Ed Cora, a student in the Ed.D. program, is among the many who can credit Larick with inspiring them to enroll.
“Dr. Larick is a mentor for me for several different reasons. I love his wisdom, his knowledge, his demeanor. He’s always cruising at the same level. I try to model what he does,” Cora said, adding that he chose the Brandman program specifically to work with Larick because of Larick’s reputation as a school superintendent.
He needed help
Larick may inspire others to learn in part because he needed some help in that department as well.
He thought he was a poor reader, a marginal student at best. Although he came from a family of teachers, an elementary school teacher had convinced him that he just wasn’t that capable.
“I was one of those boys that started school at 4. It took a long time to mature and catch up with myself,” he recalled. It wasn’t until he was in a speech class as a 17-year-old college freshman, that a teacher challenged his perceptions.
“Miss Lizer called me up and asked me what my problem was because I didn’t want to do an assignment. I was always saying ‘I can’t do this and that.’”
Lizer convinced him he could read 10 times faster than anybody else in his class. “She told me I was smart, told me I could do things I didn’t think I could do. She demanded I do it. It made an incredible difference.”
His speech teacher, he said, had unleashed his potential. “That’s what we try to do with all our students. Unleash the potential that is there.”
As much as Larick inspires others on a personal level, he’s also interested in the bigger picture of education. “We have been making incredibly slow, frustrating progress. Things we were doing 15 years ago still haven’t bubbled up as general practices. We’re still tied to the textbook,” he said.
“We haven’t been bold enough,” said Larick who describes himself as a futurist. “When I was a doctoral student, I got involved with Security Pacific Bank, which had a futurist division. The head of it came and spoke (at the University of LaVerne), we struck up a conversation about projections and forecasting and future scenarios,” Larick said. He maintained that relationship and that outlook, reading every day about something that’s future-oriented so that he has the big picture ideas, not just about education, but across society.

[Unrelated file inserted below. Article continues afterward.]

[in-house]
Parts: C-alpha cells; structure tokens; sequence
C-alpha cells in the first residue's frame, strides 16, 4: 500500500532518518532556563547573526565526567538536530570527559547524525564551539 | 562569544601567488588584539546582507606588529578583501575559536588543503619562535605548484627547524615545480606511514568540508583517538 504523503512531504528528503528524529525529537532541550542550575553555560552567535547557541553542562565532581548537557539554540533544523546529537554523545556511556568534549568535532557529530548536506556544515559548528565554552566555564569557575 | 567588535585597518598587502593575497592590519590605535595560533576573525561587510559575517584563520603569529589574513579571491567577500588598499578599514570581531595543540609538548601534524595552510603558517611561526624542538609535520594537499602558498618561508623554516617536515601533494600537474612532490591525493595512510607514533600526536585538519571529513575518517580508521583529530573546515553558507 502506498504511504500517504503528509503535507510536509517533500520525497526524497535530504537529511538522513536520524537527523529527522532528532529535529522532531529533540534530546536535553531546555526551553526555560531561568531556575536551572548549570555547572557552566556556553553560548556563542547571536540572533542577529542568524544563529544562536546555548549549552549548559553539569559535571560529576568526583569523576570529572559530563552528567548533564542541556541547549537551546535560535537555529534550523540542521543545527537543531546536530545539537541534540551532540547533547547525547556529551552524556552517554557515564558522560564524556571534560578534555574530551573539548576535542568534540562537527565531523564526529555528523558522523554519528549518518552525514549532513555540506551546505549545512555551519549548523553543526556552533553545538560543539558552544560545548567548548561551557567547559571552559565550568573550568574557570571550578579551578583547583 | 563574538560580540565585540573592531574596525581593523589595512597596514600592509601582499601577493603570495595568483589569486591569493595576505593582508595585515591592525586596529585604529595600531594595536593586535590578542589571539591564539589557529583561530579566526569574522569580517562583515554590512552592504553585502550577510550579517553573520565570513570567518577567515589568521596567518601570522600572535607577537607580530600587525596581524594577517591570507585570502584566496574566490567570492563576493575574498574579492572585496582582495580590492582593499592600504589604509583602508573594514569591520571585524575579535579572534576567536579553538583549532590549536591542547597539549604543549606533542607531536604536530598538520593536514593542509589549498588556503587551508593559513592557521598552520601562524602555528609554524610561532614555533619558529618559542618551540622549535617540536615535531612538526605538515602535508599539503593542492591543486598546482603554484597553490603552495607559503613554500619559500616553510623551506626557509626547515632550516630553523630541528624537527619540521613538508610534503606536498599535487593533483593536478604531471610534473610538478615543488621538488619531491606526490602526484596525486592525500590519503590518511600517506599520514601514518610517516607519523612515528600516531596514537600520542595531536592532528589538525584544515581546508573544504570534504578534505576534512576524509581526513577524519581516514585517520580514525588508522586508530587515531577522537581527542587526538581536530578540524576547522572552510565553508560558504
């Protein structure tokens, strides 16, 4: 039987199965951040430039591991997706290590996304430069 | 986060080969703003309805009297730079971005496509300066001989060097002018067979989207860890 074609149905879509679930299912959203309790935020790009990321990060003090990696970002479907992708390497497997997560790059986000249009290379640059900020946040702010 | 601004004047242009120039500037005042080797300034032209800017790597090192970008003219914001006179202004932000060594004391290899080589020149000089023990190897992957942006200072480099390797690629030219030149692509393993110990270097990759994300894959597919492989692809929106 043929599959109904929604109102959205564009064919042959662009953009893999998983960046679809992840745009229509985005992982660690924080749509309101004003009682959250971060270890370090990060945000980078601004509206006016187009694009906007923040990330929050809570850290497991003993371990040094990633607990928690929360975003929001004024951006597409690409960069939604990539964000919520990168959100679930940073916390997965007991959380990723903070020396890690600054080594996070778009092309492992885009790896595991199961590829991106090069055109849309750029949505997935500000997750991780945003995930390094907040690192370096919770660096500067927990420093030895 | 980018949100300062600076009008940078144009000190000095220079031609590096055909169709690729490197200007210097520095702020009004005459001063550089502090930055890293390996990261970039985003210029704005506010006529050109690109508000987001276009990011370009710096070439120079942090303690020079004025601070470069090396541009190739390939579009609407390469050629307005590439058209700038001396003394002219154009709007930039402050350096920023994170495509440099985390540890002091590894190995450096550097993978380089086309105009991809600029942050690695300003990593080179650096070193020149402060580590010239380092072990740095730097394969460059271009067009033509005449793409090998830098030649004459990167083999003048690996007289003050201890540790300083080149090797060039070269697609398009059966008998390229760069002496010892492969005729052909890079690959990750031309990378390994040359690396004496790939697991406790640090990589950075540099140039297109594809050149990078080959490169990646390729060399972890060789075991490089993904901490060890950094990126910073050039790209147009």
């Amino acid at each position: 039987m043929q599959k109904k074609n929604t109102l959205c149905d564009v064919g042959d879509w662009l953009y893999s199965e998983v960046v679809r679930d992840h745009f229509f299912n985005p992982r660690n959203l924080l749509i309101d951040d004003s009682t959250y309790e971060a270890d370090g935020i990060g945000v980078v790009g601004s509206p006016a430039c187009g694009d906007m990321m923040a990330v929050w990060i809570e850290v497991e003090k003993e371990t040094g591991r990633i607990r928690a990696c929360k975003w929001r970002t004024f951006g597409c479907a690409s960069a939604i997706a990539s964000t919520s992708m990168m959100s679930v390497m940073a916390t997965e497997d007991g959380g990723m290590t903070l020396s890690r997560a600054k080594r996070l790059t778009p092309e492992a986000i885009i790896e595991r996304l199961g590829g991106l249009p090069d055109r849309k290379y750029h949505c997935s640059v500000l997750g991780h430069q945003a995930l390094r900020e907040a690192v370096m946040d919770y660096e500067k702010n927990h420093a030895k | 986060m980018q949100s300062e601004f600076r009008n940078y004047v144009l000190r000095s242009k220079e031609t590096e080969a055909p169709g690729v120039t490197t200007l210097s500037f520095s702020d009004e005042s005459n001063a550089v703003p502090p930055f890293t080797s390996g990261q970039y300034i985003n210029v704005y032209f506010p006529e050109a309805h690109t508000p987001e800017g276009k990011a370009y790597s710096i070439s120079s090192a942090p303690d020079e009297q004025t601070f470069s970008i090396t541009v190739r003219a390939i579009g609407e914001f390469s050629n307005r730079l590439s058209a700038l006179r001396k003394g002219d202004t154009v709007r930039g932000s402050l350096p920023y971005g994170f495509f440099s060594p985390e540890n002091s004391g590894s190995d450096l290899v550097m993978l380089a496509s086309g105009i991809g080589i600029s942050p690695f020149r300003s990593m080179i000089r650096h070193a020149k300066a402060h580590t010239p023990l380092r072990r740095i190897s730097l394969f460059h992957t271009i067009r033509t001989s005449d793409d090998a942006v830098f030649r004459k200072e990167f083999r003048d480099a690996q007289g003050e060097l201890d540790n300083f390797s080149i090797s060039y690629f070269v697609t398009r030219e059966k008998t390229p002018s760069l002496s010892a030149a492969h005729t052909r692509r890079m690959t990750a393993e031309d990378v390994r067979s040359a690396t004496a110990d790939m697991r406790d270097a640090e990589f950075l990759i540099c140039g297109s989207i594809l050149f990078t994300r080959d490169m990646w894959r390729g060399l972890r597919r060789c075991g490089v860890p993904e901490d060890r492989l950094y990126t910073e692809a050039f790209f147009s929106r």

His futurist outlook also gives him a keen interest in technology, something every school, district, college and university should share, he said.
“Technology has had the biggest impact. This generation entering kindergarten now has the highest IQ in history. Their brains are working differently. They must to process this massive amount of information we have. For them, the written word is too slow. That drives the structure that should go on in classrooms.”
Districts that once were unable to offer advanced classes because of low enrollment in individual schools now can connect four students in one school, five in another over broadcast technology, he said. “You can offer things you couldn’t offer before by leveraging technology.”
It’s an approach he continues to explore at Brandman with the growth of virtual cohorts and students in Puerto Rico, the Middle East and across the U.S. “The technology has to be right on the mark.”
It all circles back. Technology works, he said, because it has the potential to be personal. “Learning is personal. People make their decisions based on who and what program is going to care about them. People want connections.”